Next.js

Quick Tip: Next.js Hello World App – Part 1

This quick tip may seem simple to some, but to many working in a terminal, it isn’t trivial. In Part 1 of this series, “Next.js Hello World App,” I want to focus on the absolute basics like:

  • The Terminal
  • Installing Node
  • Getting familiar with NPX and NPM
  • Installing the Next.js Hello World app
  • Starting the development server
  • Stopping the development server

Terminal

Whether you’re on a Mac or PC, tucked beneath that beautiful graphical user interface (GUI) is a secret weapon—the not-so-graphical terminal (or command line, or command prompt… they’re all the same thing). Using the terminal can unlock superpowers!

To open the terminal:

MacOS: Spotlight Search –> Search –> “terminal”

Windows: Windows Key –> Search –> “command prompt”

Click on the terminal icon to open. You should see something like:

Now that you’re looking at the terminal, we can move onto the next step.

Node.js

Node.js is a JavaScript runtime that executes JavaScript outside of a web browser, as in the terminal. Let’s install it. Visit NodeJS.org and click the green button with “LTS.”

This is a screen grab of the Node.js homepage. It features two green buttons for downloading. The one that says LTS is circled in red.

When it’s finished downloading, open the executable and install.

This is a screen grab of the Custom Setup menu window from Node.js.

Click Next until it’s finished installing. Because Node.js installs what’s called a “PATH,” you have to close or reopen your terminal.

After reopening your terminal, type:

node -v

Press enter. You should see a version number. Now, type npx -v and press enter; then type npm -v and press enter one last time.

You should see something like this:

This is a screen grab of the Command Prompt.

If you do, then you’ve successfully installed Node.js, NPX, and NPM! By the way, NPX is Node’s package runner, and NPM is Node’s package manager. They’re both essential tools for working with Node.js based projects.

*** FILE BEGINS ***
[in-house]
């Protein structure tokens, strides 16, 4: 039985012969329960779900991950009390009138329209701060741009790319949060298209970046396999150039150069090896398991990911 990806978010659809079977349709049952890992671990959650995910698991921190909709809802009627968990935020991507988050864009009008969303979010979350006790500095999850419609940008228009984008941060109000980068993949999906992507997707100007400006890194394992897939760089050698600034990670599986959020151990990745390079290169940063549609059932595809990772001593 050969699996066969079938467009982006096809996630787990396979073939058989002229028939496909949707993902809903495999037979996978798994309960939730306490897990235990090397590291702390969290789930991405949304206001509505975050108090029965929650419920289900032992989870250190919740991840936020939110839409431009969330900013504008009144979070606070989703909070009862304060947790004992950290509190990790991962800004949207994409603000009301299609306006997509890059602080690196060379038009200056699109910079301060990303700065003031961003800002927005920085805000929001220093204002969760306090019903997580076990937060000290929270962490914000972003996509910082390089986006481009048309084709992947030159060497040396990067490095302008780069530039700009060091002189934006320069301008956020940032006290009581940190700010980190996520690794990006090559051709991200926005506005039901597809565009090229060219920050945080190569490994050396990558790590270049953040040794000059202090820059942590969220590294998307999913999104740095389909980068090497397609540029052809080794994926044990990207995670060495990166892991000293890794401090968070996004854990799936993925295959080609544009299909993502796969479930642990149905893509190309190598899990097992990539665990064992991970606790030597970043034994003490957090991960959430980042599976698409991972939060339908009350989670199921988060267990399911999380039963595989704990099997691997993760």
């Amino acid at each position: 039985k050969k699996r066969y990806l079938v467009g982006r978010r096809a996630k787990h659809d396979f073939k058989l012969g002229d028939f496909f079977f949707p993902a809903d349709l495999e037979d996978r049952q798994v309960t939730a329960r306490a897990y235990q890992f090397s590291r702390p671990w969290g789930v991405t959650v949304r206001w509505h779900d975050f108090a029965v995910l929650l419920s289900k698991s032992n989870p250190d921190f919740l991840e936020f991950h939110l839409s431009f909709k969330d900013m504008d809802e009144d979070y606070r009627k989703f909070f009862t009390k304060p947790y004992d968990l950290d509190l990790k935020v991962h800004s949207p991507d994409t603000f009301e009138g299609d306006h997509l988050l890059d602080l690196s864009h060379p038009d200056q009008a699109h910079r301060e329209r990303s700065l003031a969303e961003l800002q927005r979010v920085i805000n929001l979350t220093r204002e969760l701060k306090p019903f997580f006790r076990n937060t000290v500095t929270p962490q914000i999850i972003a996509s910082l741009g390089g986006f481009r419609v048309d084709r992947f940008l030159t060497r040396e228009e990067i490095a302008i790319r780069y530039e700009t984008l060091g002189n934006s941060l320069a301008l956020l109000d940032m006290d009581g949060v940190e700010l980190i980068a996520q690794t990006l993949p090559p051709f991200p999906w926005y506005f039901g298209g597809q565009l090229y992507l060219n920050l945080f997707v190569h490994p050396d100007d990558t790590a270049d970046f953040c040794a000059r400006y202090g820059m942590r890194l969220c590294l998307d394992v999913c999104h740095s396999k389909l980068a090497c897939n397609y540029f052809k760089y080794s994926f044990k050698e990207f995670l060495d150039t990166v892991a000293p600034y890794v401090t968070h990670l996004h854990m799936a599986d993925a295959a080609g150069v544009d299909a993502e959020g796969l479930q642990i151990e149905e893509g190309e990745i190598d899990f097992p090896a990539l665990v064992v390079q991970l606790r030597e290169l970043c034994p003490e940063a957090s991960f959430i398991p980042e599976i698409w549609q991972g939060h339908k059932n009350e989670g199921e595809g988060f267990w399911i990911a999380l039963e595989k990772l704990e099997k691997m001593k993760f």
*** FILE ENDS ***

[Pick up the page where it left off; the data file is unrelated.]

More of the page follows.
Install Next.js

Now that you’ve got Node.js and its package utilities setup, you can use NPX to install the Next.js Hello World app.

In the terminal, type the following and press Enter:

npx create-next-app --example hello-world hello-world

This is a screen grab of the Command Prompt when installing Next.js.

This will automatically install the Hello World example in a folder named /hello-world.

This is a screen grab of the N P M window of the folder named / hello-world.

When NPX is finished with the install, you’ll see:

This is a screen grab of the Command Prompt window when NPX is finished with the install.

Start Development Server

Great! Now you can start the development server. This will allow you to view the Hello World app in a web browser. Type the following to change directories:

cd hello-world

Press Enter. Now, type the following to start the development server:

npm run dev

Press Enter.

This is a screen grab of the development server when it's started.

Note: If you’re on Windows, you may see this alert from Windows Defender. It’s simply asking if you want Node.js to be available on your network. Check both boxes and click the “Allow access” button.

This is a screen grab of the Windows Security Alert pop up window. The "Allow access" button is circled in red.

Nice. Now you can visit http://localhost:3000 in a web browser:

This is a screen grab of the Local Host 3000 window.

You should see “Hello World. About.” If so, you did it. You successfully stood up a local install of the Next.js Hello World app!

Stop Development Server

To terminate the development server, go back to the terminal and use the following combination on your keyboard:

CTRL + C (Windows) or CMD + C (MacOS)

This is a screen grab of the server termination.

On Windows, type “y” and press Enter. On MacOS, it will just exit. You can now safely close the terminal by clicking the “X” on the window.

Next Steps

In Part 2 of this series, we’ll open up a code editor (VS Code) and take a look at the Hello World codebase and create our first React component. See you then.

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